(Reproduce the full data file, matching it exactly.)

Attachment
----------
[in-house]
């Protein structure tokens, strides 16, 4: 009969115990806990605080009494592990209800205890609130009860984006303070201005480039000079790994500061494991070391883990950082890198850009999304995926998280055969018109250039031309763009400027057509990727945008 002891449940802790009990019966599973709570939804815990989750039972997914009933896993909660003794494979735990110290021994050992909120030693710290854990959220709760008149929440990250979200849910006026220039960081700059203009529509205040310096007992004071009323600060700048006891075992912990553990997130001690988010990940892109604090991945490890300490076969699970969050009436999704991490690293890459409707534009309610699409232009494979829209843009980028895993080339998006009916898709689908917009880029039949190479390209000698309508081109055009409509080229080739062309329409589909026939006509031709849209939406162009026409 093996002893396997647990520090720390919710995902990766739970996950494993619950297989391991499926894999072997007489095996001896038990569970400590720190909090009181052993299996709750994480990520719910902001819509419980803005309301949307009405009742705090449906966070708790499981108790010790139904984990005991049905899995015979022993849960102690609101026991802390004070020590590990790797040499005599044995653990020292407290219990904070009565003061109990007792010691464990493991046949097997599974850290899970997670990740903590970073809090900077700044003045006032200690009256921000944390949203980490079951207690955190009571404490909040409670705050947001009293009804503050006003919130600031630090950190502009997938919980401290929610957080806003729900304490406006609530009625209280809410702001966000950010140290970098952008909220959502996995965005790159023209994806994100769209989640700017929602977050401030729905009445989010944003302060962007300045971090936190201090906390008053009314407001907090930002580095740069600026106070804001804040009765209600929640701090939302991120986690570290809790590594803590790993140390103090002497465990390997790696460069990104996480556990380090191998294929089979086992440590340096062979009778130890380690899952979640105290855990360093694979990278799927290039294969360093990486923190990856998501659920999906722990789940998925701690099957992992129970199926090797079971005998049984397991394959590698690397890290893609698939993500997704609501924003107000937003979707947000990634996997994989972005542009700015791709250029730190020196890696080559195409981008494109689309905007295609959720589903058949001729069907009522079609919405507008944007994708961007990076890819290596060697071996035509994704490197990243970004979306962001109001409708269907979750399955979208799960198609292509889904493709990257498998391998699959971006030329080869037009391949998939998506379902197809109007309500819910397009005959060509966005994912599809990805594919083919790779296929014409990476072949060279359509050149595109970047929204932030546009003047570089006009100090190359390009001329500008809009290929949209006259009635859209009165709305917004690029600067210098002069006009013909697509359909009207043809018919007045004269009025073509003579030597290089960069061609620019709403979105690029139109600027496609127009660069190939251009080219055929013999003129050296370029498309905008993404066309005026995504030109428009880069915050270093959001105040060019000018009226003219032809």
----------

[in-house]
């Protein structure tokens, strides 16, 4: 009969115990806990605080009494592990209800205890609130009860984006303070201005480039000079790994500061494991070391883990950082890198850009999304995926998280055969018109250039031309763009400027057509990727945008 002891449940802790009990019966599973709570939804815990989750039972997914009933896993909660003794494979735990110290021994050992909120030693710290854990959220709760008149929440990250979200849910006026220039960081700059203009529509205040310096007992004071009323600060700048006891075992912990553990997130001690988010990940892109604090991945490890300490076969699970969050009436999704991490690293890459409707534009309610699409232009494979829209843009980028895993080339998006009916898709689908917009880029039949190479390209000698309508081109055009409509080229080739062309329409589909026939006509031709849209939406162009026409 093996002893396997647990520090720390919710995902990766739970996950494993619950297989391991499926894999072997007489095996001896038990569970400590720190909090009181052993299996709750994480990520719910902001819509419980803005309301949307009405009742705090449906966070708790499981108790010790139904984990005991049905899995015979022993849960102690609101026991802390004070020590590990790797040499005599044995653990020292407290219990904070009565003061109990007792010691464990493991046949097997599974850290899970997670990740903590970073809090900077700044003045006032200690009256921000944390949203980490079951207690955190009571404490909040409670705050947001009293009804503050006003919130600031630090950190502009997938919980401290929610957080806003729900304490406006609530009625209280809410702001966000950010140290970098952008909220959502996995965005790159023209994806994100769209989640700017929602977050401030729905009445989010944003302060962007300045971090936190201090906390008053009314407001907090930002580095740069600026106070804001804040009765209600929640701090939302991120986690570290809790590594803590790993140390103090002497465990390997790696460069990104996480556990380090191998294929089979086992440590340096062979009778130890380690899952979640105290855990360093694979990278799927290039294969360093990486923190990856998501659920999906722990789940998925701690099957992992129970199926090797079971005998049984397991394959590698690397890290893609698939993500997704609501924003107000937003979707947000990634996997994989972005542009700015791709250029730190020196890696080559195409981008494109689309905007295609959720589903058949001729069907009522079609919405507008944007994708961007990076890819290596060697071996035509994704490197990243970004979306962001109001409708269907979750399955979208799960198609292509889904493709990257498998391998699959971006030329080869037009391949998939998506379902197809109007309500819910397009005959060509966005994912599809990805594919083919790779296929014409990476072949060279359509050149595109970047929204932030546009003047570089006009100090190359390009001329500008809009290929949209006259009635859209009165709305917004690029600067210098002069006009013909697509359909009207043809018919007045004269009025073509003579030597290089960069061609620019709403979105690029139109600027496609127009660069190939251009080219055929013999003129050296370029498309905008993404066309005026995504030109428009880069915050270093959001105040060019000018009226003219032809």